How mobile money drives climate action.

  • By Vince Kadar
  • Tuesday, December 31, 2019

The fight against climate change now as a human face: 16-year-old Greta Thunberg, whose passionate leadership has reinvigorated a global movement against the inaction of those in power. 

We demand a safe future,” says Greta in one of her memorable public addresses. “Is that really too much to ask?”

She spoke these words at a rally in New York City on September 20th, part of a global climate strike that had been ongoing since March and popularly dubbed #FridaysForFuture. The September 20th rally, which took place just days before the United Nations’ Climate Action Summit, flooded the international news cycle with images of teenagers skipping school to cram their city streets by the millions, demonstrating the scale and urgency of this protest from Boston to Hamburg to Athens and far beyond.

Among the stunning images from that day, there’s one that has stayed with me more than the rest. It comes from the capital city of Nigeria, where 300 students joined the global climate strike—far fewer than the thousands who marched in New York City, and yet arguably with far more at stake. Twitter_image_oladosu_post_climate_change

For these children, climate change is a very real and immediate threat. It puts them at a greater risk of dying from preventable diseases like malaria. And because agricultural production is a vital lifeline for many of the 83 million Nigerians living in poverty, increasing incidents of flooding, drought and deadly heat waves represent imminent disaster. 

On behalf of these children and others like them in developing regions around the world, we must act now. We must find creative solutions that will both slow the progress of climate change and deliver life-sustaining tools to those already suffering its impacts. 

One of those tools is mobile money. Its role will become increasingly essential in a world committed to protecting the environment and the future of children worldwide. Here’s how.

Mobile money can slow the progress of climate change by making cleaner, healthier, more sustainable energy available to the world’s poorest communities. 

A few years ago, Telepin partnered with MiBank, the South Pacific’s largest microfinance institution, to offer women in Papua New Guinea access to micro-loans via their mobile phones. The loans were used to finance solar energy installations in the women’s local communities, and once they were paid off, those communities could continue using solar energy for free (read more about that project here). 

This initiative solved two problems: it gave women in isolated regions the training they needed to develop financial independence, and it helped communities replace expensive and polluting energy sources, like diesel and kerosene, with a safe and environmentally sustainable alternatives.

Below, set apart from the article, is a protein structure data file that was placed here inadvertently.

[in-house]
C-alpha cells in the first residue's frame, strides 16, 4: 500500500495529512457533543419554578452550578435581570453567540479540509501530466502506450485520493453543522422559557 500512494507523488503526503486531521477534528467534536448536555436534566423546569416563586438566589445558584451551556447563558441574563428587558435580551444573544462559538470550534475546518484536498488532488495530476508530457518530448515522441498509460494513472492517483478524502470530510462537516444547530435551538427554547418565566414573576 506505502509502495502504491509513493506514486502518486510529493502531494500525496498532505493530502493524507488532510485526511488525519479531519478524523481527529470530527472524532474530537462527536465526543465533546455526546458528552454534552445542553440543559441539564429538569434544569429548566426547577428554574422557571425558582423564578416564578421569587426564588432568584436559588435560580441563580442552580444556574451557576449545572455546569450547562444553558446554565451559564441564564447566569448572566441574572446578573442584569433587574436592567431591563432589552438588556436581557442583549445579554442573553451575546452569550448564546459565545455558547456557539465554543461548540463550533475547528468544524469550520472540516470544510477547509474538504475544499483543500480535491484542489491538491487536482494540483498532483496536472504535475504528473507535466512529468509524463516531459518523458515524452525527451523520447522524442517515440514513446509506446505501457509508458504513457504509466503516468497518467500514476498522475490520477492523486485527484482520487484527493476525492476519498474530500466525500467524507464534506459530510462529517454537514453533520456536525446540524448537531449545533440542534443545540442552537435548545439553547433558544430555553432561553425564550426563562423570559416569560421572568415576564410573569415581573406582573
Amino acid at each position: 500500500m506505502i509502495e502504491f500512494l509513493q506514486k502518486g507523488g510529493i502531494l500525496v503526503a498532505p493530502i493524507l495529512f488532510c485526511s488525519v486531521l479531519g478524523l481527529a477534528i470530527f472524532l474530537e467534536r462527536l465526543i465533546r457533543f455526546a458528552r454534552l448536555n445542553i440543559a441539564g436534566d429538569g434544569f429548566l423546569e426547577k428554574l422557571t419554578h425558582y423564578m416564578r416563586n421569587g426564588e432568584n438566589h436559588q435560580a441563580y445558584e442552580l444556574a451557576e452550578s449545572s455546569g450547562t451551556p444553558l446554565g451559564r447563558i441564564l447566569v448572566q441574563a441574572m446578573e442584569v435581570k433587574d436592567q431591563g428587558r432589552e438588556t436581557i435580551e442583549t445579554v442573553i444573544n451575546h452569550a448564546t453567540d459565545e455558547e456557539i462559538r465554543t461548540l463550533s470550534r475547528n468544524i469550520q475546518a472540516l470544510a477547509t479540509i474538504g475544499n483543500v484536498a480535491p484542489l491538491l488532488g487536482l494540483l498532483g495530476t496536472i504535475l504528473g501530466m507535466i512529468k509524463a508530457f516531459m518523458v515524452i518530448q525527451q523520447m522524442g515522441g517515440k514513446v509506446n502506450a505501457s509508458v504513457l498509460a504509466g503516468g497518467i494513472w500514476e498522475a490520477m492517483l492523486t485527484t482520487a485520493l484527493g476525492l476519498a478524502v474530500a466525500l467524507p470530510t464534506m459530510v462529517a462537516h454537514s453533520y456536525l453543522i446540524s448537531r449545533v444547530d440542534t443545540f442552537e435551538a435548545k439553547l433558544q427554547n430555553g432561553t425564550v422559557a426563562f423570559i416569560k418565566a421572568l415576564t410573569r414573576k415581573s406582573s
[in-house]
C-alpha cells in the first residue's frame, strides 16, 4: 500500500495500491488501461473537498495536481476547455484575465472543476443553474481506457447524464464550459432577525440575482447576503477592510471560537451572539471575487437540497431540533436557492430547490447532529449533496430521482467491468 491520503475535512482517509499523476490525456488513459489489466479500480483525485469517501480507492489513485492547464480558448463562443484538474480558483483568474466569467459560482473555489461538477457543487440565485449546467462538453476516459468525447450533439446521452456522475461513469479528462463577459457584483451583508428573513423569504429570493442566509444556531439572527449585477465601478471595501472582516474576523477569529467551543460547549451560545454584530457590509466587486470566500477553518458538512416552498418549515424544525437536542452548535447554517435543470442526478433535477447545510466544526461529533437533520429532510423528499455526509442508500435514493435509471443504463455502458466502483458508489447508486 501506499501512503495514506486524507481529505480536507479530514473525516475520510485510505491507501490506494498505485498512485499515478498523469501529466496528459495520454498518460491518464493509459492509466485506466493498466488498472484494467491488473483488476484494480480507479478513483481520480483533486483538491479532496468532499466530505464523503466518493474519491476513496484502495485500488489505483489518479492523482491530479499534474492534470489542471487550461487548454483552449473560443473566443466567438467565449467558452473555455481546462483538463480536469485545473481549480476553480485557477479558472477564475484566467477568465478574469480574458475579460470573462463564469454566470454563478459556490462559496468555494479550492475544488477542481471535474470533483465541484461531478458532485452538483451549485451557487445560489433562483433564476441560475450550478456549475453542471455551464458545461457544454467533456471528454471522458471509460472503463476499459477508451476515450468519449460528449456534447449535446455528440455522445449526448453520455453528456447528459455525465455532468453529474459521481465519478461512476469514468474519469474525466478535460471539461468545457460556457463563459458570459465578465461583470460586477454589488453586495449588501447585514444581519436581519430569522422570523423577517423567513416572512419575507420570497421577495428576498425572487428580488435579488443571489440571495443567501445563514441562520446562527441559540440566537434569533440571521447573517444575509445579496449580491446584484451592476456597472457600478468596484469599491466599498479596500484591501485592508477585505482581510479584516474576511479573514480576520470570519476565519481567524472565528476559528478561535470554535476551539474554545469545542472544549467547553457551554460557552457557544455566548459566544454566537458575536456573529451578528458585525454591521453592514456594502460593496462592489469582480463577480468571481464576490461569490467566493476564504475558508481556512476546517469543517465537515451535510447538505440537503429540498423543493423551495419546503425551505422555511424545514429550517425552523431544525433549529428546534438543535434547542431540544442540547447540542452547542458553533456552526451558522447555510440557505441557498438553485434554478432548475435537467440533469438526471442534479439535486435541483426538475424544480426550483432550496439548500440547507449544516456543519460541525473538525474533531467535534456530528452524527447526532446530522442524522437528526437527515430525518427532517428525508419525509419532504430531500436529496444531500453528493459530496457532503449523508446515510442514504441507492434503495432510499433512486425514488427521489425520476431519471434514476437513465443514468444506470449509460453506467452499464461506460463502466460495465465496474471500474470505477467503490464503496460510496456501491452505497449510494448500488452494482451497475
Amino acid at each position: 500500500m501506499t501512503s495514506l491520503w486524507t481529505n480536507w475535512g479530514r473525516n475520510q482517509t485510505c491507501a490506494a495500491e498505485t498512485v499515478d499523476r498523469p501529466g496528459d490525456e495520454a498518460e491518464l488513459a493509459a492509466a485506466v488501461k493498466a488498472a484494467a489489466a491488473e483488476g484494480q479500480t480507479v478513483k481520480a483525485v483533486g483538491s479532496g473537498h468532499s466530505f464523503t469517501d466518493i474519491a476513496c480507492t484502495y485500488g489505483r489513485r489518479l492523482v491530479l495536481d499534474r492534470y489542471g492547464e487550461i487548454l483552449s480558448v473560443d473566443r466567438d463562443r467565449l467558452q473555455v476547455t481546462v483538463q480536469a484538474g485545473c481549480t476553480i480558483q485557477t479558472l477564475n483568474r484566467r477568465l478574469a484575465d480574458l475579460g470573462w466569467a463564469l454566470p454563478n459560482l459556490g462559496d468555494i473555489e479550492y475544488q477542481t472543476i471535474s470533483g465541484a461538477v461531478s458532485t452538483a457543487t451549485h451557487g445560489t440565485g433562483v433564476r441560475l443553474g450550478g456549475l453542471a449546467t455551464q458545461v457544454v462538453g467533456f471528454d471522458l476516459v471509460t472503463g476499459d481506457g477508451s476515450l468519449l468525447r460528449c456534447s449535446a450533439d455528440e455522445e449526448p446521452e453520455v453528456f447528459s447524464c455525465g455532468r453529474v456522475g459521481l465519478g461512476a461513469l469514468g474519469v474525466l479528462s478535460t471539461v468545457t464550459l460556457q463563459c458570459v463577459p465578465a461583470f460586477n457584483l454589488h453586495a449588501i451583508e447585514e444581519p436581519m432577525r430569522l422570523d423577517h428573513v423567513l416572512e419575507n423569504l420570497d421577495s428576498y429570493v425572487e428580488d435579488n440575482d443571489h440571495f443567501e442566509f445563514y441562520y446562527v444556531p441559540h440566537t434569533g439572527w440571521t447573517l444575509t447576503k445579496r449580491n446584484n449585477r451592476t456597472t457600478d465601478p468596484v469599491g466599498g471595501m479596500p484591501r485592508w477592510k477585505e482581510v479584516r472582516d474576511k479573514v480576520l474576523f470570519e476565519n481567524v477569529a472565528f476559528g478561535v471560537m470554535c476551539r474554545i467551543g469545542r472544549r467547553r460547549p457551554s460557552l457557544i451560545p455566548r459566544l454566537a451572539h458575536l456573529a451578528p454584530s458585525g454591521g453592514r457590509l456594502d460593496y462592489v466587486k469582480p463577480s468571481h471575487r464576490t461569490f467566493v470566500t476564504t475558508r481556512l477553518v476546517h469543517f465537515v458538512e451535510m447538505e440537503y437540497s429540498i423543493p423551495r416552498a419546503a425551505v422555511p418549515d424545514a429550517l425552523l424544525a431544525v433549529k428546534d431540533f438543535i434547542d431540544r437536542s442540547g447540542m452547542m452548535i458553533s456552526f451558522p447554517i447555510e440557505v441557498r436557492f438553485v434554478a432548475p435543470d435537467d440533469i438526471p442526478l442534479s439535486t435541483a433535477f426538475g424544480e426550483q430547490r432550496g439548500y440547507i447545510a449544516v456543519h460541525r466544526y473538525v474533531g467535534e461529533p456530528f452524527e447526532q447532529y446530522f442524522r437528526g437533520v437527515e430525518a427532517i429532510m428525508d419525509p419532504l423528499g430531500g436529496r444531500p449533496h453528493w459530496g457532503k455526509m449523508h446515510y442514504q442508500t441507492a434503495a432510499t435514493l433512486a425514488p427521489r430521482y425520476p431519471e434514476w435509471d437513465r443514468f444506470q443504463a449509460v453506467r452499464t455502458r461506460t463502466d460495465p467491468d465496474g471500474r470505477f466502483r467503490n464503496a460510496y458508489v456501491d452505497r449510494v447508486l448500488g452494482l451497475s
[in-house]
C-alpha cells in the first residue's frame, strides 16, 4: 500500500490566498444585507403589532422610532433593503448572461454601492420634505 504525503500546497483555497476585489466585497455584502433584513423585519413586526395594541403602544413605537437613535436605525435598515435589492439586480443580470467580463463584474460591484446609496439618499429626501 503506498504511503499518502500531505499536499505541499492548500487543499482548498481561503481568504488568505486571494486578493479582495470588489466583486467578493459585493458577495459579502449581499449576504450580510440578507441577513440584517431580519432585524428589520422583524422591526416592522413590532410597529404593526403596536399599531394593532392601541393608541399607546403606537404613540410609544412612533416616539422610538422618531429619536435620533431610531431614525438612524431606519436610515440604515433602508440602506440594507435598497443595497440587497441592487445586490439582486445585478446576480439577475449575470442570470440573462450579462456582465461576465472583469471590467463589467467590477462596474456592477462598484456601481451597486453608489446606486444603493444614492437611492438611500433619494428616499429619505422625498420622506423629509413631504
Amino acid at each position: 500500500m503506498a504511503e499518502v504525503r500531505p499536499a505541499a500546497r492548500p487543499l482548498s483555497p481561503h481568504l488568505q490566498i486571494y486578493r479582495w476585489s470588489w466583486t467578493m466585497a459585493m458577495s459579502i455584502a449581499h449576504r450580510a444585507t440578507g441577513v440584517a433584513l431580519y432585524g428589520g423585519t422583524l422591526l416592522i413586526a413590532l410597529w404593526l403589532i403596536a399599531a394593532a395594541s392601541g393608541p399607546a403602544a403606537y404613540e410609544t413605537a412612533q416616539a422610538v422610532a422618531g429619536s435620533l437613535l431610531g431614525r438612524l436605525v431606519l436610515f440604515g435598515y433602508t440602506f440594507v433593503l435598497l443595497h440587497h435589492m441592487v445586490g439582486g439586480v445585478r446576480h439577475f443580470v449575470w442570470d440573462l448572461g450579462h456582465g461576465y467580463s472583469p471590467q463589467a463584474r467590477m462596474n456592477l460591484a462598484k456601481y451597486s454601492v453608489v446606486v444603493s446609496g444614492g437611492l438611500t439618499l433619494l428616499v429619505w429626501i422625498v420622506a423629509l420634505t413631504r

Initiatives like this one are becoming increasingly common. They take advantage of the ubiquity of mobile phones in developing regions to improve the fates of those most impacted by both climate change and financial exclusion. One by one, such success stories will fuel overall climate action initiatives and the economic strength of developing regions around the world. 

Mobile money can enable financial resilience for those already impacted by climate change. 

Our steeply rising world population represents the convergence of two threats: more people means more stress on the climate, which in turn means more adverse climate events that disportionately impact those in places where population growth projections are highest. Places like sub-saharan Africa, which could see its population reach 2.7 billion by 2060 (more than double what it is today). As this population grows, finding ways to help the people of sub-Saharan Africa survive the impacts of a climate under stress is absolutely necessary. 

That necessity becomes even more urgent for those excluded from formal financial systems in sub-Saharan Africa. As explained by the World Economic Forum, “The poor lose a bigger share of their savings each time a flood hits because their money is not in bank accounts but in vulnerable housing, livestock or crops that are hard to move to safety.”

Mobile money is the answer to this extreme vulnerability. More than 17.5 million new mobile money accounts became active in sub-Saharan Africa last year, which now has the largest proportion of mobile money users in the world. By offering an affordable and convenient way for millions of households to save their money, insure their property and develop a sustainable safety net for times of struggle, these mobile money deployments can help families endure the impacts of climate change—even as those impacts become more and more severe in the face of a growing population. 

CONCLUSION

At the United Nations Climate Summit a few days after that global climate strike on September 20th, Greta Thunberg told the U.N.’s Climate Action Summit, “I’m one of the lucky ones. People are suffering.” 

She may well have been thinking of her compatriots on the other side of the world, those children in Nigeria and others like them, who weren’t just striking for a day off school—they were striking for their lives. 

To help them and everyone else facing a precarious future, we must do something. We must gather every tool available to us, including mobile money applications, and create new opportunities to slow the progress of environmental degradation and empower those most impacted by it. In Greta’s words, “We already have the facts and the solutions. All we have to do is wake up and change.”